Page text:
After my grandmother died, all I could do was read P.G. Wodehouse.
She had always been a fan, and while various relatives squabbled about who should inherit which silver teapot and why, I quietly made off with her collection of orange-spined paperbacks, taking with me Bertram Wilberforce Wooster – vapid but amiable young clubman of early-20th century England — and his peerless gentleman’s personal gentleman, Reginald Jeeves.
Evelyn Waugh famously said of Wodehouse’s fiction and its characters:
Their desperate, transitory, romantic passions are unconnected with the hope or fear of procreation; age in their world is usually cantankerous, extreme youth, obnoxious; they all live, year after year, in their robust middle twenties; their only sickness is an occasional hangover.
To my knowledge, no one ever dies in Wodehouse – there’s no real pain or suffering, no real consequences at all. If Madeline Basset breaks her engagement to Gussie Fink-Nottle, there will be no lasting sorrow or heartbreak. And if Madeline turns her attentions toward young Bertie, we all know that no matter how knotty the imbroglio Jeeves will save the day.
Another thing about Wodehouse – and something my wife is fond of noting — you can pretty much turn to any page of any book and find a sparkling sentence. To wit:
I’m not absolutely certain of my facts, but I rather fancy it’s Shakespeare who says that it’s always just when a fellow is feeling particularly braced with things in general that fate sneaks up behind him with a bit of lead piping.
For months I escaped into The Inimitable Jeeves, Joy in the Morning, Thank You, Jeeves – the same yellowed books my grandmother had read, most likely sitting up in bed, an ill-tempered Jack Russell at her feet, a glass of sherry within arm’s reach.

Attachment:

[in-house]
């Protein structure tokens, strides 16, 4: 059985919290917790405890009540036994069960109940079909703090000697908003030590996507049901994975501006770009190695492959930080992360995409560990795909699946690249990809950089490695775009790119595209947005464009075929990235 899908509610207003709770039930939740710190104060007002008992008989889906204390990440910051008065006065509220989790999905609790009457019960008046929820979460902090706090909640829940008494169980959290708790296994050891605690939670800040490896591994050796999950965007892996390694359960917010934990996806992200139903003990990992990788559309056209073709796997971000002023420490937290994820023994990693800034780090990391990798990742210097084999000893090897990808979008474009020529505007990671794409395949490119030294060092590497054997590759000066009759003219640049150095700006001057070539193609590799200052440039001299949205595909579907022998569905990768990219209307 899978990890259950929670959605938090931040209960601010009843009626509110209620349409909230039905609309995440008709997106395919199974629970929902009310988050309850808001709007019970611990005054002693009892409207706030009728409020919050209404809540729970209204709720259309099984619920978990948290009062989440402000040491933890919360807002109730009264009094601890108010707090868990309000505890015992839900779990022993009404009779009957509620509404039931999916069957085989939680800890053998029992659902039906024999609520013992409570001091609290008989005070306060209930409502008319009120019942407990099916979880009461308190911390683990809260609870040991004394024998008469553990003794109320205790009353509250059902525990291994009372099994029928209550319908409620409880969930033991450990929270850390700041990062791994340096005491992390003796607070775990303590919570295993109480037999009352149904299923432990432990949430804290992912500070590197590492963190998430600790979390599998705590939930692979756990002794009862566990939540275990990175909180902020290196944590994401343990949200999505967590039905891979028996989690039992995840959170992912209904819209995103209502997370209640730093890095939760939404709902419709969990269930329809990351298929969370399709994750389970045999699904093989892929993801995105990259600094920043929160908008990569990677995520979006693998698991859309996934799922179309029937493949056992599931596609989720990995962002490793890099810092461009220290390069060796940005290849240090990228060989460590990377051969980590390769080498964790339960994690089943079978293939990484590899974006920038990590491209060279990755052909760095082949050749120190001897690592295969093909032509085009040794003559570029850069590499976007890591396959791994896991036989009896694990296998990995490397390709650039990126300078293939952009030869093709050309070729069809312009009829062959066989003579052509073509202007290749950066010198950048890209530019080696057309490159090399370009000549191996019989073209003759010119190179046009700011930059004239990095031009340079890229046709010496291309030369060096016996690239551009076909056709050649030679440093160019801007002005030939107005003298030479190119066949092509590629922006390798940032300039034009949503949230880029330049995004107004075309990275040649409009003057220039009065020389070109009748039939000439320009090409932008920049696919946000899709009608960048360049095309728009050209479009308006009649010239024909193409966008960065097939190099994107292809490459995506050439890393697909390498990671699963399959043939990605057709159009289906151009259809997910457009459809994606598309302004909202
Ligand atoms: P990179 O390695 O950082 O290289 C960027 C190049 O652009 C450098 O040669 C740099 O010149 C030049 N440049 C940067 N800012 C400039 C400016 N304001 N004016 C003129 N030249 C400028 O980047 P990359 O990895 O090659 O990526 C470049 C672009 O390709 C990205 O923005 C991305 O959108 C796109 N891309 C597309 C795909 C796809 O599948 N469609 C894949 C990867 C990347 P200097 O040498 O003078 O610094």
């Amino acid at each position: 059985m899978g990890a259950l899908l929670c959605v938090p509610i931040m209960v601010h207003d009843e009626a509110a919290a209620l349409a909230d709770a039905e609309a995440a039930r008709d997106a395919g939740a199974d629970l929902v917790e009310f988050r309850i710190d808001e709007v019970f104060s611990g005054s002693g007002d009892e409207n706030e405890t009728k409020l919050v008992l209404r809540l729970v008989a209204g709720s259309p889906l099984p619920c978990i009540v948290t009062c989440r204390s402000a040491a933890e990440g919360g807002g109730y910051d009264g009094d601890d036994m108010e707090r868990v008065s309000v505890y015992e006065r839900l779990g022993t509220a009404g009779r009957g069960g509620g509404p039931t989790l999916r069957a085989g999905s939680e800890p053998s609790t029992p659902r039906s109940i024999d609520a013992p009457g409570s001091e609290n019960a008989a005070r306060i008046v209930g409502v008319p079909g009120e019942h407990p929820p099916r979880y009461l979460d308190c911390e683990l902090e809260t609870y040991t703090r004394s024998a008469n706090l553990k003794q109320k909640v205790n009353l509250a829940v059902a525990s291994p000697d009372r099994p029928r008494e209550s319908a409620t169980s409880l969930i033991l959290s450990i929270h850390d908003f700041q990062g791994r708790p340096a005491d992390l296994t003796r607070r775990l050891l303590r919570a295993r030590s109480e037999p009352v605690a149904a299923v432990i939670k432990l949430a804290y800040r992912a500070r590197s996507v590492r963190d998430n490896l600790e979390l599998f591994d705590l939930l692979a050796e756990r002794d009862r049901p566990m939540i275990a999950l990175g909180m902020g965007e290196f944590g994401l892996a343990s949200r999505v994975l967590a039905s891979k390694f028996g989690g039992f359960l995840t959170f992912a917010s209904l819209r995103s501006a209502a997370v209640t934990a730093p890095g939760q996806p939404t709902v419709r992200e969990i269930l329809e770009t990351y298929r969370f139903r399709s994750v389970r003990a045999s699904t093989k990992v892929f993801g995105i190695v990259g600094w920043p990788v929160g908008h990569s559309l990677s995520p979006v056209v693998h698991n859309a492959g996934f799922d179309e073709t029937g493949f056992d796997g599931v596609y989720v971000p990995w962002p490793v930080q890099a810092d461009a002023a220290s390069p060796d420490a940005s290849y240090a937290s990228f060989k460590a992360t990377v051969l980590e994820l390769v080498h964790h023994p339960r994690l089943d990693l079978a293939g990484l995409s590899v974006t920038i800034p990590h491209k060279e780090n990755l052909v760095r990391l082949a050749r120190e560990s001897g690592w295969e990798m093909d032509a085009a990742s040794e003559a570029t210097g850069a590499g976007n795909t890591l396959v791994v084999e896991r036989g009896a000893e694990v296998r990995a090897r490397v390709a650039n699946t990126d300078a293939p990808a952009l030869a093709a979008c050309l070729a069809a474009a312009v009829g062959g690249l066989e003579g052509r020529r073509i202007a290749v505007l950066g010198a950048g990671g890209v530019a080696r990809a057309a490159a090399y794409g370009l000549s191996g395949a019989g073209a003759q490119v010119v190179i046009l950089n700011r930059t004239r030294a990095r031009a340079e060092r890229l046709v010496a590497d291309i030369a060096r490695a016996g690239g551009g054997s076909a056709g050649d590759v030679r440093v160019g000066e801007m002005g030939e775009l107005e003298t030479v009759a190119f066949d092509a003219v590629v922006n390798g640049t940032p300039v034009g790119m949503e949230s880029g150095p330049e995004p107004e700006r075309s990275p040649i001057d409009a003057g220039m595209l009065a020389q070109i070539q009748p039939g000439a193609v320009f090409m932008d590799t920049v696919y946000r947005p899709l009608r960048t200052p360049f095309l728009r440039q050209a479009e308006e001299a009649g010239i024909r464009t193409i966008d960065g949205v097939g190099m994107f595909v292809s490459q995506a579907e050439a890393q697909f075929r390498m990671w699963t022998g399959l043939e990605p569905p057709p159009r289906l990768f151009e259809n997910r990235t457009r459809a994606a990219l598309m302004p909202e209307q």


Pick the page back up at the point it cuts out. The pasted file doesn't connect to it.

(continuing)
But soon reading Wodehouse wasn’t enough: I listened to audio editions of the short stories read by Martin Jarvis while doing the dishes; I downloaded BBC full-cast radio dramas and listened to them at work; I binge-watched Hugh Laurie and Stephen Fry’s Jeeves & Wooster; I even read Jeeves & the Wedding Bells, the only pastiche fully authorized by the Wodehouse estate.
I had developed a full-blown Wodehouse Addiction. And it takes no advanced degree in psychology – no call need be placed to noted nerve specialist and Bertie Wooster antagonist Sir Roderick Glossop — to identify the void Jeeves and Wooster were filling.
Due to a significantly less-than-ideal home life – the sort of thing Wodehouse would never have touched upon in his fiction – I spent much of my childhood at my grandparents’ house. Most of my fondest early memories take place in and around that vast white Victorian with the secret passageway between bedrooms.
The house now sits empty and for sale. But for the better part of my youth, a trip to my grandparents was like something straight out of Wodehouse. At their house, almost anything could and did happen: cars burst into flame in the driveway; strange neighbors fed cat food to small, unsuspecting children; massive vats of ice cream fell off passing trucks; uncles cracked nephews over the head with glass ashtrays; dead shark carcasses turned up in the muddy brook; and strange and distant relatives were always stopping by and helping themselves to my grandfather’s single malt: various great aunts and second uncles and cousins thrice removed with unfortunate names like Otis McNutt Sr., Otis McNutt Jr., Otis McNutt III.
While my grandmother and the weird, wonderful world she created are gone now, I like to think I visited her again – that I can always visit her — in the pages of P.G. Wodehouse.
But retreating to Wodehouse Land for months at a time does present certain problems. Chiefly that the world goes on without you. And one day you look up from your copy of The Code of the Woosters to discover you’re suddenly the father of a rather charming infant daughter, that you’ve become an uncle, that you’re possibly too old for shoulder-length hair, and that the country has elected president the real-life equivalent of that consummate Wodehousian villain, the “amateur dictator” Roderick Spode.
Well, what do you do then?
As far as I can figure, you put down that book, you scoop up that charming daughter, and you move forward. And if you’re lucky, you can make for her a place half as magical as the white Victorian by the cove that you knew once upon a time.
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